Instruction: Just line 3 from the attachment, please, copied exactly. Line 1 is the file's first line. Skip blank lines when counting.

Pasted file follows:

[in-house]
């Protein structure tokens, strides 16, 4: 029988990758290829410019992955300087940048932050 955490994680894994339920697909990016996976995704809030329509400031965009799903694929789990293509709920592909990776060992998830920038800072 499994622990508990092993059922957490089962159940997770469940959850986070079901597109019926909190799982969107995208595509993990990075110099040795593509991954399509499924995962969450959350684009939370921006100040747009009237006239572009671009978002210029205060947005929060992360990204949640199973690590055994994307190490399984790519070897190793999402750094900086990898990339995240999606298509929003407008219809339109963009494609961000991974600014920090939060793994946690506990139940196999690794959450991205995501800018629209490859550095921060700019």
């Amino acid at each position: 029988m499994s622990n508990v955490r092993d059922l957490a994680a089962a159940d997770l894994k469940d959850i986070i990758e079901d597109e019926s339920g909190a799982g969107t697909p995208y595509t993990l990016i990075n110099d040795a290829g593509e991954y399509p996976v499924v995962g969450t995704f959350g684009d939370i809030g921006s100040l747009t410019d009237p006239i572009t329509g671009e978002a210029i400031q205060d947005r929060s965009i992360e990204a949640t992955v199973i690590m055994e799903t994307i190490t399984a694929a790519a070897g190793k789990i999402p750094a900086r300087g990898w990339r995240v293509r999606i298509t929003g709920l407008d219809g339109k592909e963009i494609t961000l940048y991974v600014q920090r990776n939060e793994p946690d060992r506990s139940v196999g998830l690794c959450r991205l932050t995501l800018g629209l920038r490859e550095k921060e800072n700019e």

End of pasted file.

């Amino acid at each position: 029988m499994s622990n508990v955490r092993d059922l957490a994680a089962a159940d997770l894994k469940d959850i986070i990758e079901d597109e019926s339920g909190a799982g969107t697909p995208y595509t993990l990016i990075n110099d040795a290829g593509e991954y399509p996976v499924v995962g969450t995704f959350g684009d939370i809030g921006s100040l747009t410019d009237p006239i572009t329509g671009e978002a210029i400031q205060d947005r929060s965009i992360e990204a949640t992955v199973i690590m055994e799903t994307i190490t399984a694929a790519a070897g190793k789990i999402p750094a900086r300087g990898w990339r995240v293509r999606i298509t929003g709920l407008d219809g339109k592909e963009i494609t961000l940048y991974v600014q920090r990776n939060e793994p946690d060992r506990s139940v196999g998830l690794c959450r991205l932050t995501l800018g629209l920038r490859e550095k921060e800072n700019e």